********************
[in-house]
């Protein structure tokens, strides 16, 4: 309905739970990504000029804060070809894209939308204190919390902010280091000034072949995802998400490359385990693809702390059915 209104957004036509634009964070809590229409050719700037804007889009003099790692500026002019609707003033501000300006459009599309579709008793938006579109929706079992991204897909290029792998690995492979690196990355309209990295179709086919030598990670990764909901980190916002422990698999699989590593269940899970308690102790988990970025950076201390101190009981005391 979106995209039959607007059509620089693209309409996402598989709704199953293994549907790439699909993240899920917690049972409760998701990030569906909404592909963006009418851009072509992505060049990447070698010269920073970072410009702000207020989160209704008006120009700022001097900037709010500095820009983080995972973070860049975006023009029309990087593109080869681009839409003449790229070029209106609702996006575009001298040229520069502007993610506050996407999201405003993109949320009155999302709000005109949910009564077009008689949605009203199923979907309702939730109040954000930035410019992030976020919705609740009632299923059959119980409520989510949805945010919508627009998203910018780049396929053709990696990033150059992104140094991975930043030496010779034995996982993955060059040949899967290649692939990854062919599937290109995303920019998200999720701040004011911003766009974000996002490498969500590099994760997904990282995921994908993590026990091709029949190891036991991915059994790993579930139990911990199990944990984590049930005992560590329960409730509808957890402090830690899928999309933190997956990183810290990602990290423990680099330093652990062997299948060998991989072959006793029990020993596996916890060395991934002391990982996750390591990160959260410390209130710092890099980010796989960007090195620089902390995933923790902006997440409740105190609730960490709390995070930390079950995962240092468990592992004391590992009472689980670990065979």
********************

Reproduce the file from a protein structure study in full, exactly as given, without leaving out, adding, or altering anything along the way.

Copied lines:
[in-house]
């Protein structure tokens, strides 16, 4: 309905739970990504000029804060070809894209939308204190919390902010280091000034072949995802998400490359385990693809702390059915 209104957004036509634009964070809590229409050719700037804007889009003099790692500026002019609707003033501000300006459009599309579709008793938006579109929706079992991204897909290029792998690995492979690196990355309209990295179709086919030598990670990764909901980190916002422990698999699989590593269940899970308690102790988990970025950076201390101190009981005391 979106995209039959607007059509620089693209309409996402598989709704199953293994549907790439699909993240899920917690049972409760998701990030569906909404592909963006009418851009072509992505060049990447070698010269920073970072410009702000207020989160209704008006120009700022001097900037709010500095820009983080995972973070860049975006023009029309990087593109080869681009839409003449790229070029209106609702996006575009001298040229520069502007993610506050996407999201405003993109949320009155999302709000005109949910009564077009008689949605009203199923979907309702939730109040954000930035410019992030976020919705609740009632299923059959119980409520989510949805945010919508627009998203910018780049396929053709990696990033150059992104140094991975930043030496010779034995996982993955060059040949899967290649692939990854062919599937290109995303920019998200999720701040004011911003766009974000996002490498969500590099994760997904990282995921994908993590026990091709029949190891036991991915059994790993579930139990911990199990944990984590049930005992560590329960409730509808957890402090830690899928999309933190997956990183810290990602990290423990680099330093652990062997299948060998991989072959006793029990020993596996916890060395991934002391990982996750390591990160959260410390209130710092890099980010796989960007090195620089902390995933923790902006997440409740105190609730960490709390995070930390079950995962240092468990592992004391590992009472689980670990065979």